Many first-year international students might not be able to get into the United States to attend college this fall, given coronavirus-related visa restrictions.
But as universities nationwide are anticipating a dip in international enrollment this year — by as much as 25%, according to some projections — some local colleges are figuring out ways to hold on to the students. They contribute vitally to campus culture and the economy, with many paying full tuition.
Pennsylvania State University and Lehigh University in Bethlehem — both planning to open in the fall with a hybrid method of instruction — are setting up partnerships with universities in other countries to keep the students who cannot get into the United States enrolled and on track to receive their degree until they can get a visa.
Through a program called Penn State First, nearly 500 first-year Chinese students scheduled to attend Penn State will start their studies at East China Normal University in Shanghai, and 39 Korean students will attend Yonsei University in Seoul, president Eric Barron said at a board of trustees meeting last month. Students will take the equivalent of Penn State general education classes, which will be taught in person by faculty at the universities in those countries and remotely by Penn State faculty.
“It’s an innovative way … for us to meet them where they are, and for them to be able to continue when they are able to be at Penn State in person,” Barron said.
New York University, the University of Pittsburgh, and Franklin and Marshall in Lancaster are among other schools that are preparing to have first-year international students study on campuses abroad. In NYU’s case, students can take classes at one of its campuses in other countries, including Shanghai and Abu Dhabi.
Other local schools, including Bryn Mawr, Temple, and Rutgers, have not specified any special programming in other countries for international students. The campuses plan to offer some in-person classes, which students can take if they can get into the country.
Last month, Immigration and Customs Enforcement caused panic on campuses when it said international students could not remain in the country if their colleges opted for online-only classes in the fall. The agency has since reversed that stance, but the reversal applies only to students who were enrolled in a college on March 9. First-year students pursing an online-only course load are not able to enter the country, and even those planning to take in-person classes may face travel and flight restrictions and closed U.S. consulate offices. .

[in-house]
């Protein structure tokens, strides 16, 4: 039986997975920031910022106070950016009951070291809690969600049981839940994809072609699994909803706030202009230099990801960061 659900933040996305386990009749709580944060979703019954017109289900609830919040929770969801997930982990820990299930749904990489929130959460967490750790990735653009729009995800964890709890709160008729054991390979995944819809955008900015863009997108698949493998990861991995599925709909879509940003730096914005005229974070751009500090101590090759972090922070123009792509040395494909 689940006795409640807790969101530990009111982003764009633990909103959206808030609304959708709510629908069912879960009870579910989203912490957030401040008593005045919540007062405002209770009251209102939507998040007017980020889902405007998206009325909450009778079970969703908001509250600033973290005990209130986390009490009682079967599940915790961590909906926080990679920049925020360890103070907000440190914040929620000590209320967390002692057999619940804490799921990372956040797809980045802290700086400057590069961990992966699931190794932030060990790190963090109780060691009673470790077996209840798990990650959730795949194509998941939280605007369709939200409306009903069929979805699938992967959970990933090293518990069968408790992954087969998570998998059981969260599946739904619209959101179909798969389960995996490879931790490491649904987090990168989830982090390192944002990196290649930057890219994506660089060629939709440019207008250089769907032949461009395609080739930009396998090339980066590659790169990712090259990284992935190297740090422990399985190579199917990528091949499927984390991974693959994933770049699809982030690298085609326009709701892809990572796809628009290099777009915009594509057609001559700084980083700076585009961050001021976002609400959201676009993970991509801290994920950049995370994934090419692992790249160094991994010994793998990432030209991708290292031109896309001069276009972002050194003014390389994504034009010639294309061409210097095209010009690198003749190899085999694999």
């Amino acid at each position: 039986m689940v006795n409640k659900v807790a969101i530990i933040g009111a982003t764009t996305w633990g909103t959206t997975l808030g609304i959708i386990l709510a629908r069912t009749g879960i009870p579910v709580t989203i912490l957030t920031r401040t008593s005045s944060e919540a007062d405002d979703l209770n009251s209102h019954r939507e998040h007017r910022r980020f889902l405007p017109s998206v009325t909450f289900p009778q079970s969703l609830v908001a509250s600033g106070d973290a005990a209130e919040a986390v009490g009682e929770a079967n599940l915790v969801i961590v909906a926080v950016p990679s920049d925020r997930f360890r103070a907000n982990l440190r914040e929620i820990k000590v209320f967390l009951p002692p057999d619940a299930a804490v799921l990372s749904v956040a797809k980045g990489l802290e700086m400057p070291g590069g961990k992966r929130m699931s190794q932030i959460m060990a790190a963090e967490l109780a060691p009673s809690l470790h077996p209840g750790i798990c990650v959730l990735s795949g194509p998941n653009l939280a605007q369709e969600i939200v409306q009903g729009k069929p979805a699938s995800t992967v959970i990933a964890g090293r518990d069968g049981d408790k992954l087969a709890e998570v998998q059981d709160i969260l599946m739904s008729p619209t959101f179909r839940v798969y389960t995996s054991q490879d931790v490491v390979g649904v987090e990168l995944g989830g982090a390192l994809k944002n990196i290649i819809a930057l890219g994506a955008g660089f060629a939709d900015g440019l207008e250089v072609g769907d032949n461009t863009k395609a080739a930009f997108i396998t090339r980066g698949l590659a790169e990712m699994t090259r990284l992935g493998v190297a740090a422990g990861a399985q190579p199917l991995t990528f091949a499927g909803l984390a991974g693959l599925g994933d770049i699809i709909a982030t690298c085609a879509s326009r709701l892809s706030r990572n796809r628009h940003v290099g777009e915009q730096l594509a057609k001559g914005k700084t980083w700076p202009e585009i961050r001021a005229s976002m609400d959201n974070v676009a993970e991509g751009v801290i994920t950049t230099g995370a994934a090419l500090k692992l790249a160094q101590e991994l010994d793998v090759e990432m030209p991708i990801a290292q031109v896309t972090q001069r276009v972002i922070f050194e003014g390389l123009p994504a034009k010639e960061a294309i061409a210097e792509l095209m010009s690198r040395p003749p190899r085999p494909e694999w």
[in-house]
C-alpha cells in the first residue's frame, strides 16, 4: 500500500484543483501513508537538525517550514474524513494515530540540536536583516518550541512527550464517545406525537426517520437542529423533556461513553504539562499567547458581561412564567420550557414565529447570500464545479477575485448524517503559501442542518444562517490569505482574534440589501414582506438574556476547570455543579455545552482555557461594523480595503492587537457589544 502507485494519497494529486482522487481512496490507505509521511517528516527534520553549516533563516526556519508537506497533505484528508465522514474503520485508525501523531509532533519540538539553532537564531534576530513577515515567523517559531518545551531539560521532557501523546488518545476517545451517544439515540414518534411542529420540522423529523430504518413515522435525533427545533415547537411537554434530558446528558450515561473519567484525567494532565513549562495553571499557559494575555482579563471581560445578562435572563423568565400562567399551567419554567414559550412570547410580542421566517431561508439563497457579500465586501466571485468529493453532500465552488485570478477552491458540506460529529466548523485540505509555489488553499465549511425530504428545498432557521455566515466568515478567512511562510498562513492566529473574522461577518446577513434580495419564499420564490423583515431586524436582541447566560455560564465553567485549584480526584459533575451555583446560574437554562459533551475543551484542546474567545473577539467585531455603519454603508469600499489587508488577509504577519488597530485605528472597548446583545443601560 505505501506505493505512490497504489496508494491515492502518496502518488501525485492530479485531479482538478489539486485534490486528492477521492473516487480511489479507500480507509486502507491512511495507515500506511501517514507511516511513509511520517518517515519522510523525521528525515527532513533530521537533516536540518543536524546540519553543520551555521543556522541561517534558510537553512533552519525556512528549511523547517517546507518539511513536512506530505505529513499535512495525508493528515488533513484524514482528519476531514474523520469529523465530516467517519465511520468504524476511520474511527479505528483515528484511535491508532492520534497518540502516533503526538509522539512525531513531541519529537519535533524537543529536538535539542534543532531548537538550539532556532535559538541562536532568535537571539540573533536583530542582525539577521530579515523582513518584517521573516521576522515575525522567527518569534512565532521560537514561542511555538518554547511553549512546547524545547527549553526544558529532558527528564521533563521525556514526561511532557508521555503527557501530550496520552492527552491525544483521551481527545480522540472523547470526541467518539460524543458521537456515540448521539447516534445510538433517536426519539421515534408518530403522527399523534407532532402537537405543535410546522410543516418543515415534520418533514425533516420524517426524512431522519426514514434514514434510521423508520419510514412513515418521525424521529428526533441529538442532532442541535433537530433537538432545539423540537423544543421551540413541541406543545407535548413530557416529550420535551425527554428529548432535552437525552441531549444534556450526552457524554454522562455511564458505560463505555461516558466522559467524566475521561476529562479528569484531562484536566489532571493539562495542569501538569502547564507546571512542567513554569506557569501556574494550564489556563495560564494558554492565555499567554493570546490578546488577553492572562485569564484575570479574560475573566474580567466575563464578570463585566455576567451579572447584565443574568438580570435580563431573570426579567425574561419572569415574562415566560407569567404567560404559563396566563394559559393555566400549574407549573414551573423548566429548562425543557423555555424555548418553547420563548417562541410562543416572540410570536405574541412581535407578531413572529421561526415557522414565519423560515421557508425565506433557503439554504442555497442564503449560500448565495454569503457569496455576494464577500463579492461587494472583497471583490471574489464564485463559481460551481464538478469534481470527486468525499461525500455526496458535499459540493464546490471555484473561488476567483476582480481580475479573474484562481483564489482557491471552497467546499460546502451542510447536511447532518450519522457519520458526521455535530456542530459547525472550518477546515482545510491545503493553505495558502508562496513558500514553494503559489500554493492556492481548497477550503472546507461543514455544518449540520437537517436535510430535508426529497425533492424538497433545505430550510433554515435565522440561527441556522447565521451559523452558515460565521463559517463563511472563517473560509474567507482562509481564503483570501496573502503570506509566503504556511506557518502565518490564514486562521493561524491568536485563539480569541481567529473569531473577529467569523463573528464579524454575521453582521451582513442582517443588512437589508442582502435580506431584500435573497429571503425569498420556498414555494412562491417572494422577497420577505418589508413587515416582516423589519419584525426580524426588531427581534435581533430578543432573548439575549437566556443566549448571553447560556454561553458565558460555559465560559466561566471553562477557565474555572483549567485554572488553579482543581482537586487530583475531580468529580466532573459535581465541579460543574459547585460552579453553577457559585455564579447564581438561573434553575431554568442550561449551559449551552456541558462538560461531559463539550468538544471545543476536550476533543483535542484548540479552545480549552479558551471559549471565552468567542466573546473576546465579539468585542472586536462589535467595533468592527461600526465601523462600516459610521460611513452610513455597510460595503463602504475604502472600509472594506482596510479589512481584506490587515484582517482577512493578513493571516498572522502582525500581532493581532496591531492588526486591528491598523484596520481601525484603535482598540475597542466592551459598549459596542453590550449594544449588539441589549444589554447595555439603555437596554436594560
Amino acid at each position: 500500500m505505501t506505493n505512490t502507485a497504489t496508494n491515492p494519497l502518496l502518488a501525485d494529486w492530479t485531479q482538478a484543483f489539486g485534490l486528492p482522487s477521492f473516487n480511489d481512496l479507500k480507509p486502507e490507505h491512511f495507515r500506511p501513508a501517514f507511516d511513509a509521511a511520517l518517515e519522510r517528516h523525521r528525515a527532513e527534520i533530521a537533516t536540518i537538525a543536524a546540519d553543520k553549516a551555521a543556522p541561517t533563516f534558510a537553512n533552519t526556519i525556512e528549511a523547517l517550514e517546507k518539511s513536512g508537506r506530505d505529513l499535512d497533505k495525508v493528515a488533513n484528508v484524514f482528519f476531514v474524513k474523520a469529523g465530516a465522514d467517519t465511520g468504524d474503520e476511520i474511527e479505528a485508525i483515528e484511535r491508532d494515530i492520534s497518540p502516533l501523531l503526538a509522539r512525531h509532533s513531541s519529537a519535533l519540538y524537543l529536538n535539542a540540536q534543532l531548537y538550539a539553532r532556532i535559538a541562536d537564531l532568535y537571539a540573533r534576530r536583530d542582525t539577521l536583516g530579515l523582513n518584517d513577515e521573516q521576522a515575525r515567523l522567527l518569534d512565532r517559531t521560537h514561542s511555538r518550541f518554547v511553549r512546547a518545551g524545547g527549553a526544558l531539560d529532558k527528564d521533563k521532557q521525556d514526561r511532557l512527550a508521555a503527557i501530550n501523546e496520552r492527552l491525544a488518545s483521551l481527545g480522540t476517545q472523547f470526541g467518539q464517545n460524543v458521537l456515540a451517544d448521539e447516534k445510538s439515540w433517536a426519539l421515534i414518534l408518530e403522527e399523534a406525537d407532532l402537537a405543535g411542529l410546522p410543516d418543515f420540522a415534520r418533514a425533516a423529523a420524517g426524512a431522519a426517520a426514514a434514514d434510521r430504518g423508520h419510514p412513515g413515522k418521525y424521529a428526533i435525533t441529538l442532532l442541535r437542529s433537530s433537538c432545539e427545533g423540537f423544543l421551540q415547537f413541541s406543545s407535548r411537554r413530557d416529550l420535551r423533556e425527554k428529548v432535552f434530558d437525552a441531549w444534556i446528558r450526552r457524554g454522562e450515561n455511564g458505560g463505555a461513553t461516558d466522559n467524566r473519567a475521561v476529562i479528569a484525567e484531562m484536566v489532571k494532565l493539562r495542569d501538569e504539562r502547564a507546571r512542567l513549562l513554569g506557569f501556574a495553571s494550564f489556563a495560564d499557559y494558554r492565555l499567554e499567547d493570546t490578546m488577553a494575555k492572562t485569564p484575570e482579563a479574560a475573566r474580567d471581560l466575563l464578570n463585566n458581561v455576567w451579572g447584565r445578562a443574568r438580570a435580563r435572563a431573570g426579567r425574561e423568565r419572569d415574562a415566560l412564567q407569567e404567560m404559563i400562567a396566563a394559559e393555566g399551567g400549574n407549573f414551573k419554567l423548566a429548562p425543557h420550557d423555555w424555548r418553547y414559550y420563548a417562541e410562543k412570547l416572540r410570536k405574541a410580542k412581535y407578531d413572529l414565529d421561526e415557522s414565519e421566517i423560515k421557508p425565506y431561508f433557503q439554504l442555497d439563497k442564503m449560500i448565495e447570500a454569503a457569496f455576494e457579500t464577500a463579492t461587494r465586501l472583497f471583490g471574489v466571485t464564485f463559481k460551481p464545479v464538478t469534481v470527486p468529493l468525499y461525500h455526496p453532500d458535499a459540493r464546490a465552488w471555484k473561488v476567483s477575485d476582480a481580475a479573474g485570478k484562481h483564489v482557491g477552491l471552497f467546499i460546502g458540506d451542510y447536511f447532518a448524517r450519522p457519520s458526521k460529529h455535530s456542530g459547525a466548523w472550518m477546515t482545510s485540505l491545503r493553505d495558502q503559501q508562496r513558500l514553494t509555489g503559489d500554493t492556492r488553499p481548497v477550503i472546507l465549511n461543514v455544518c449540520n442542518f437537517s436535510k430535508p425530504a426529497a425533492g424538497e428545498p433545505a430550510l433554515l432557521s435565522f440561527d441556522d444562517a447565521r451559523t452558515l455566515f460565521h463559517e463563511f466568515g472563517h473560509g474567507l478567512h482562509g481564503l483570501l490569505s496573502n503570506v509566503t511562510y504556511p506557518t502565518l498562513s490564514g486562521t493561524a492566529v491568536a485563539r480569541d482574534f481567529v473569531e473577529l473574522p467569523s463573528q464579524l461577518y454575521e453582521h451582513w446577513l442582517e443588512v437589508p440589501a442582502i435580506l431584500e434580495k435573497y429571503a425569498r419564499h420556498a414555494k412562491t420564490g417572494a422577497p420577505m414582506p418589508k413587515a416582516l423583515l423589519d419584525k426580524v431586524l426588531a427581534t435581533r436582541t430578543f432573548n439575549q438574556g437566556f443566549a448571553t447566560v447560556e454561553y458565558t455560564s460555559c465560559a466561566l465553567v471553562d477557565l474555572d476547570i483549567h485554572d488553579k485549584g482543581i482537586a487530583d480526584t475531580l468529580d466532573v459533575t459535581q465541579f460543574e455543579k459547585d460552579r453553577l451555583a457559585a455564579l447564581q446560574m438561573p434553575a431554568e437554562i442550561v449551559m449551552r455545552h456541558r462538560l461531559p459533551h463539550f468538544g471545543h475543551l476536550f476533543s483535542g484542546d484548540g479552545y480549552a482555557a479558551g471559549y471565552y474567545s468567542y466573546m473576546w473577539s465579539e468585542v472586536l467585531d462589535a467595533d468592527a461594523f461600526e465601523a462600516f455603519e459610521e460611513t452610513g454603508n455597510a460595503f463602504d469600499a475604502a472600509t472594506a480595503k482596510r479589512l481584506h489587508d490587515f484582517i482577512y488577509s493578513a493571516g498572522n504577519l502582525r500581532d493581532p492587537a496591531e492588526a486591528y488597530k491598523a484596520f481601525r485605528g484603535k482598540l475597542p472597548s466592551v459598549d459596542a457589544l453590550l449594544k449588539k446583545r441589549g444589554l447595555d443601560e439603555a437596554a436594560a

Roger Brindley, Penn State vice provost for global programs, said the university’s program for international students had nothing to do with the July ICE directives and was planned and ready in June. Lehigh’s program also was in the works before the directive came out.
Lehigh has made arrangements for 80 of its 134 international first-year undergraduate students to take courses at partnership universities in six countries through its Lehigh in Residence program, said Cheryl Matherly, vice president and vice provost for international affairs. Students will pay tuition to Lehigh, and Lehigh will reimburse those institutions, she said.
“Students can begin studying and make progress toward their degree while they are waiting on their visa,” Matherly said.
In China, students will take preapproved courses taught in English and in person by local faculty, and at least one class taught remotely from Bethlehem, she said. In the other countries, including South Korea, India, and Pakistan, students will take courses at the local universities and two courses remotely from Bethlehem.
Yiting Chen, a rising Lehigh first-year student from Anhui, China, had hoped to begin pursuing her mathematics degree on the Bethlehem campus, with its extensive libraries and resources and an English-speaking environment that would allow her to improve her language skills. But amid visa cancellations, she is grateful for the Lehigh in Residence in Shanghai program, which will provide her with some semblance of a campus atmosphere.
And, she said she will feel safer staying in her home country, due to China’s more effective handling of the pandemic.
“In Shanghai, there’s almost no coronavirus now, and all the campus [buildings] and hotels are very safe, so I don’t worry about this,” she said. “But on Lehigh’s campus, I could meet students from all over the world.”
Incoming Lehigh first-year student Kelly Sun, who is from Shanghai, is also appreciative of the program, which she said allows her to make friends and take classes in a safer environment.
“Even with some disappointment, I can understand this decision, and … it’s a good decision,” she said.
There are some countries, particularly those that allow only remote instruction, where Lehigh wasn’t able to establish a program, Matherly said. Those students may choose to either take their Lehigh classes online or defer to a later semester.
Alberto Guinand, an incoming first-year student from Lima, Peru, where Lehigh was not able to establish a residence program, said he will take his classes from home to stay on track for graduation. But he will miss out on some experiences, including starting a band. He had already picked his bandmates.
Despite being unable to make it to campus this fall, Guinand, Chen, and Sun all praised Lehigh for its efforts to introduce international students to campus resources and culture through an online summer course called ENGL 095: Lehigh Life and Language for International Speakers. They hope to continue their studies in Bethlehem as soon as possible.
“We are thankful to Lehigh for giving us this option,” Sun said. “I can do nothing [about] the virus; all I can do is wait for someone to solve it and just hope everyone in America can [stay healthy].”